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Dane County

Dane County commission advances three proposed redistricting maps

The county board will hold a public hearing on the committee’s recommendation on Thursday, Oct. 14, and is expected to vote that night to adopt one of the maps

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A Dane County commission has narrowed to three the number of maps being considered, as the county redraws its 37 supervisory districts based on the 2020 Census.

The executive committee of the Dane County Board was set to review the three maps at a virtual meeting on Wednesday, Oct. 6, and to recommend one.

The county board will then hold a public hearing on the committee’s recommendation on Thursday, Oct. 14, and is expected to vote that night to adopt one of the maps. The Oct. 14 county board meeting will be virtual, at 7 p.m. The agenda, with a meeting access link, is at

Brian Standing, a senior planner with Dane County Planning and Development, told the county board at a special meeting an Oct. 4, attended by members of its Redistricting Commission, that there’s then a last procedural step, reconciling existing voting ward boundaries with the new map boundaries, to ensure they match up. Past experience has shown any changes this point “tend to very minor,” Standing said.

Once ward lines are reconciled, the board will come back on Nov. 18 for a final vote. Standing said the goal is to finalize a map before Dec. 1, when nomination papers can be taken out for spring 2022 county board and local elections.

Standing said the county board, by its own ordinance, isn’t allowed to tweak any of the three choices. If it doesn’t like any of the maps, it must reject them all and ask the Redistricting Commission to start over, he said.

Since October 2020, the 11-member commission has met 19 times. It “did a lot of public outreach, and spent a lot of time trying to reach out to the communities we partner with,” to choose the best map out of dozens submitted, Standing said.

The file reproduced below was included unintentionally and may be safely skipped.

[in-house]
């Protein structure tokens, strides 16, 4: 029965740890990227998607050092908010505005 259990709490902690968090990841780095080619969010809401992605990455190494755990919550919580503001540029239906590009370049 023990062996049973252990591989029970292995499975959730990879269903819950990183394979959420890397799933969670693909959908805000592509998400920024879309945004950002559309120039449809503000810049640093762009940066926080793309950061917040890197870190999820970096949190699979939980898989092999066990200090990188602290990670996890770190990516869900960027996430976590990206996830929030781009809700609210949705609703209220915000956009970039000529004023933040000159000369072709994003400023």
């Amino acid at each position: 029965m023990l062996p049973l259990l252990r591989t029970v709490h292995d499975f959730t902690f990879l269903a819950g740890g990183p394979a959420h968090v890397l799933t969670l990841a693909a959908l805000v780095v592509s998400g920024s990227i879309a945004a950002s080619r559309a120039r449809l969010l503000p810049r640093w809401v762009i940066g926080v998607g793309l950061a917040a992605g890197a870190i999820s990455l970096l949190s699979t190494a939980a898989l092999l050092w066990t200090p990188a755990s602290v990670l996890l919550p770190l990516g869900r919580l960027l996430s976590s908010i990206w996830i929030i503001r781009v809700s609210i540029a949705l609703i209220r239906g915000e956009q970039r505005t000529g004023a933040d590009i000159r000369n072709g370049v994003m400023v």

Its process included working with an outside group to set up a portal that allowed anyone to submit a proposed new map.

“Given the fact that we had never done this kind of public submittal before, it worked very smoothly,” Standing said. “ We were very happy, I think overall, with the level of participation. It was a joint effort from a large group of people.”

Standing noted that the Redistricting Commission in its Sept. 30 recommendation to advance the three maps was bound by federal and state law and county ordinance. Among the guidance it had to abide by:

• The county’s population had to be evenly divided across all of the districts, with a target of about 15,00 people in each district.

• The commission was not allowed to compare the submitted maps with existing supervisory district map or to consider how shifting district lines might affect incumbents. “We took that quite seriously,” Standing said.

• Under the federal Voting Rights Act, a minimum number of districts had to have a significant minority population.